With all of the news and focus on hurricane Sandy, you may have missed this news item. On Friday October 26, the South Carolina Department of Revenue (DOR) announced a data breach where a hacker accessed and stole information affecting 3.6 million consumers, or about 77% of the state's population. The breach victims include consumers who have filed a state tax return since 1998.
The data stolen included 3.6 million Social Security numbers, and 387,000 debit- and credit-card numbers. All except 16,000 credit card numbers were encrypted. None of the Social Security numbers were encrypted.
On October 10, the state's Division of Information Technology informed the DOR of a "potential cyber attack." With the recommendation of law enforcement, the DOR contracted with Mandiant, an information security company, to help with the breach investigation, secure the computer system, and install new equipment and software for stronger protections.
On October 16, breach investigators discovered two breaches during September and one during August. On October 20, weaknesses in the state's computer systems were closed. The state has arranged for one year of free credit monitoring and fraud resolution services with Experian ProtectMyID. Affected consumers should contact ProtectMyID online or via phone (1- 866-578-5422) to see if there personal information was stolen.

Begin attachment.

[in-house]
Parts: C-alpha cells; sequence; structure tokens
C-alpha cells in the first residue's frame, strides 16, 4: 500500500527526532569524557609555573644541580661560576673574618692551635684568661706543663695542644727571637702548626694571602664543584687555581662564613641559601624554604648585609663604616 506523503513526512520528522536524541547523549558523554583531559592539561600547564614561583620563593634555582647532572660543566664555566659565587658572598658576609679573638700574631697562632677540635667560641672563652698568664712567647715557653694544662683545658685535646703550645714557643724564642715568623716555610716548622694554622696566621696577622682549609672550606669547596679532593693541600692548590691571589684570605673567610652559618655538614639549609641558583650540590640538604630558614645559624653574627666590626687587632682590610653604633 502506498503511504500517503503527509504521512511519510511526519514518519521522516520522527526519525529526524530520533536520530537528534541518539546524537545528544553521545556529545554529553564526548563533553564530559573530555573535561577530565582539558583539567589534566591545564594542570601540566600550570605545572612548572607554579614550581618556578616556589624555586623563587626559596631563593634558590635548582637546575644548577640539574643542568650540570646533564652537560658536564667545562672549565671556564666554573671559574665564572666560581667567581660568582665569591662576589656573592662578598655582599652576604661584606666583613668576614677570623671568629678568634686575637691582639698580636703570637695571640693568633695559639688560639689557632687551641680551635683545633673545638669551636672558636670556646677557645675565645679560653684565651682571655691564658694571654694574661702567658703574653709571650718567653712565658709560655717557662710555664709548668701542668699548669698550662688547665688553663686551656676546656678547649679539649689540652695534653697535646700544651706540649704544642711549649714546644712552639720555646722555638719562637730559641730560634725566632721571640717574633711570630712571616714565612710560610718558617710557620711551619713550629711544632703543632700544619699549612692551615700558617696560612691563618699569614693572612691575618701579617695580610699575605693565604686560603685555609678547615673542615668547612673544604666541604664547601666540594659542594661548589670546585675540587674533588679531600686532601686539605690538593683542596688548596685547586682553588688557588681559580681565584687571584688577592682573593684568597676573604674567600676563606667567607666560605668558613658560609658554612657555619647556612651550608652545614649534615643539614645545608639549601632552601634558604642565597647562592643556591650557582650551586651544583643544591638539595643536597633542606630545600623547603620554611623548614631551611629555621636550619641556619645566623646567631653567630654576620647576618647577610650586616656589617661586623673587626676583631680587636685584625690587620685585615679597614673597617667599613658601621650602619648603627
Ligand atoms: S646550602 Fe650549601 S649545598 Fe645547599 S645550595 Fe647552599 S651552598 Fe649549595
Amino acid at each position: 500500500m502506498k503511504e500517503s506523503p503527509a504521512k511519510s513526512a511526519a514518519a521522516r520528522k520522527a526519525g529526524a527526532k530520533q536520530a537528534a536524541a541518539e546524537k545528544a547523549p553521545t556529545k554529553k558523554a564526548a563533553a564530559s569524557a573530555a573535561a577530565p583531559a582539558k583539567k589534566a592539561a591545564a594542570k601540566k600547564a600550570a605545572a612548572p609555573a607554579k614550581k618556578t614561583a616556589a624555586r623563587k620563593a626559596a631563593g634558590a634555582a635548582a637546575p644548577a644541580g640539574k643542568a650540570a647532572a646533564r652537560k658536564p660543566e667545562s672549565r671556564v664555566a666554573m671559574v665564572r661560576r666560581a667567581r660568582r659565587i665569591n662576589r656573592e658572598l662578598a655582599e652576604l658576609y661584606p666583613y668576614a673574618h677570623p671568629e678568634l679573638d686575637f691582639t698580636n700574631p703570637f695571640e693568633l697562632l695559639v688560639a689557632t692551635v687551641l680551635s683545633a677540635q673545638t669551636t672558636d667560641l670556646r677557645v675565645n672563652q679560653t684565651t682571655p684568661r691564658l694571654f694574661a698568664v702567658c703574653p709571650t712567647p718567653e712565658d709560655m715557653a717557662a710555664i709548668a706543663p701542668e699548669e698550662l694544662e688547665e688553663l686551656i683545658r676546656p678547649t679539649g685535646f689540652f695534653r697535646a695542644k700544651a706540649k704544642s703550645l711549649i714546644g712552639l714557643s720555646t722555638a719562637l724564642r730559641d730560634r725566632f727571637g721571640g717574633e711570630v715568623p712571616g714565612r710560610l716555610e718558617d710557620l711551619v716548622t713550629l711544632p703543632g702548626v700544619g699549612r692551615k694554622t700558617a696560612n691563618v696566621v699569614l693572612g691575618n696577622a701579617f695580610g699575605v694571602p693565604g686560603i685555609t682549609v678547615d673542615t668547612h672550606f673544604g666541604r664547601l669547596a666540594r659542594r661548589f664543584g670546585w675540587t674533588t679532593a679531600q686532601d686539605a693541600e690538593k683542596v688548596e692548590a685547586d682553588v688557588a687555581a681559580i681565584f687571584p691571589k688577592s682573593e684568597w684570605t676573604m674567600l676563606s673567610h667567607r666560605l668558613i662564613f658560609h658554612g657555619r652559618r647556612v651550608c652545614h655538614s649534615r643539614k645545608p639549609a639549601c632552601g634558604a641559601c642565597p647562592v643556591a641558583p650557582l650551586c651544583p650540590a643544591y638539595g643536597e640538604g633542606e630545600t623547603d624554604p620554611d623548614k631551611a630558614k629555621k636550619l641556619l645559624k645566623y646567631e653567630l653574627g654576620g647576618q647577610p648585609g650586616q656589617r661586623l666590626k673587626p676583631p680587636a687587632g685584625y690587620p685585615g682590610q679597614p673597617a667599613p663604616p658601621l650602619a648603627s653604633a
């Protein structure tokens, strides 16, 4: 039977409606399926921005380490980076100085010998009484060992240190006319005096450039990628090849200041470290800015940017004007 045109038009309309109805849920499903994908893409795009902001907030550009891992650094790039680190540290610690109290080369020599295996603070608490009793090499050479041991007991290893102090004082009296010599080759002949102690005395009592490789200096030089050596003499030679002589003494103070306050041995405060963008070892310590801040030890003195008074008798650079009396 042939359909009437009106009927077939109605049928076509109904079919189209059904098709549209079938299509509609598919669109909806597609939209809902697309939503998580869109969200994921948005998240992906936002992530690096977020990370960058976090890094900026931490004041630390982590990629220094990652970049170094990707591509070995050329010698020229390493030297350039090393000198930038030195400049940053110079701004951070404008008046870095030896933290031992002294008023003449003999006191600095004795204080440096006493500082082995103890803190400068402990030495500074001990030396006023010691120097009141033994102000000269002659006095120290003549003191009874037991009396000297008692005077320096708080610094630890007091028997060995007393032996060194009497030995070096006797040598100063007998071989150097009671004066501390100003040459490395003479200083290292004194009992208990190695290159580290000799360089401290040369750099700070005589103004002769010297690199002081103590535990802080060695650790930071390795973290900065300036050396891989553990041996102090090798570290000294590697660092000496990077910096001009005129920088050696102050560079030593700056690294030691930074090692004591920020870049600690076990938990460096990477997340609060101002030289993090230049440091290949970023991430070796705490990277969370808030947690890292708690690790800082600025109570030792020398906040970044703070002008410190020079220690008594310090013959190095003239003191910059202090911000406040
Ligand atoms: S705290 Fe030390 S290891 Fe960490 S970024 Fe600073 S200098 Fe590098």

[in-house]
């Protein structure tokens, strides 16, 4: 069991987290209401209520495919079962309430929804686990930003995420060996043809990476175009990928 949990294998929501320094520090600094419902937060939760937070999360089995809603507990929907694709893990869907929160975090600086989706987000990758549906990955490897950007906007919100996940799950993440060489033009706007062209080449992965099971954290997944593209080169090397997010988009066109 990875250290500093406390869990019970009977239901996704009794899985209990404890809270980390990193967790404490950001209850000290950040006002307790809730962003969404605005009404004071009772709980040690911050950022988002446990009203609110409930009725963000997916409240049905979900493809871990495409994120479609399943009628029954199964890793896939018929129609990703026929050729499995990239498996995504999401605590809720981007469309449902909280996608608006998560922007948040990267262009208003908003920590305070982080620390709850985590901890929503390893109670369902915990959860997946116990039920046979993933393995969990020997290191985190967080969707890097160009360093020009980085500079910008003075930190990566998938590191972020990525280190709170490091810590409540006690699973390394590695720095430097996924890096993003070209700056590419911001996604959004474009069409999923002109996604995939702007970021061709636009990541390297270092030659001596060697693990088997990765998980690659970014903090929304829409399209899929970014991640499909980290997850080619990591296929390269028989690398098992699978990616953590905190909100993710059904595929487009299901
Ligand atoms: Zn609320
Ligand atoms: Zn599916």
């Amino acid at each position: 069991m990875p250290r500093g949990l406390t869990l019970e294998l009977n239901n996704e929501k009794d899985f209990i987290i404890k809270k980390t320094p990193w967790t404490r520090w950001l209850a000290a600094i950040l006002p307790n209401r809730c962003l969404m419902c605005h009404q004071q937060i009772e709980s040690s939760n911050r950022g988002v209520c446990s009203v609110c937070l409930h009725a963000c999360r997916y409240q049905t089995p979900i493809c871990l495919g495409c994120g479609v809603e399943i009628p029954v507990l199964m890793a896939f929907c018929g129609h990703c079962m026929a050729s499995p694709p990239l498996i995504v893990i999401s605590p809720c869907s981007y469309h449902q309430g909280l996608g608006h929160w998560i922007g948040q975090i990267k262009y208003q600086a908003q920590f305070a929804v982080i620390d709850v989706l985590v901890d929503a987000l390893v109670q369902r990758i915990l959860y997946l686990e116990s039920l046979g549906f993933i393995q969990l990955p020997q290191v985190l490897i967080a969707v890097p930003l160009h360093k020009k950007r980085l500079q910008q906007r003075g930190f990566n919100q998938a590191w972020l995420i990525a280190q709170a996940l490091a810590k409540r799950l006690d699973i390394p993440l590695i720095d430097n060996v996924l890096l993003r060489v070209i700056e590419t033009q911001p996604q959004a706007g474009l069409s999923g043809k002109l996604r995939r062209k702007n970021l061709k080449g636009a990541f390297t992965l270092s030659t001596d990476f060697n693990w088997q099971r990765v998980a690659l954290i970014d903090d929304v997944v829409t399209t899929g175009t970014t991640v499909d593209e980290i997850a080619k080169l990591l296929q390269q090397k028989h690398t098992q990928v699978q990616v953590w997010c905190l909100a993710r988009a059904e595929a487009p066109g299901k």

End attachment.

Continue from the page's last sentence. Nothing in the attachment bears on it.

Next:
By Monday October 29, about 455,000 consumers had called Experian, and about 154,000 had signed up for the ProtectMyID service. However, there have been problems and criticism of the state's response to the data breach. The complaints by consumers trying to call Experian (to see if their information was stolen) included busy phone signals, recordings, no answer, and long waits on hold.
Callers who got through successfully to Experian received a code so they could sign up online for ProtectMyID. At a Monday October 29 press conference, South Carolina Governor Nikki Haley announced the code so breach victims could sign up online for the ProtectMyID service.
If you were affected by the South Carolina data breach, please share your opinions about the state's response or the ProtectMyID service.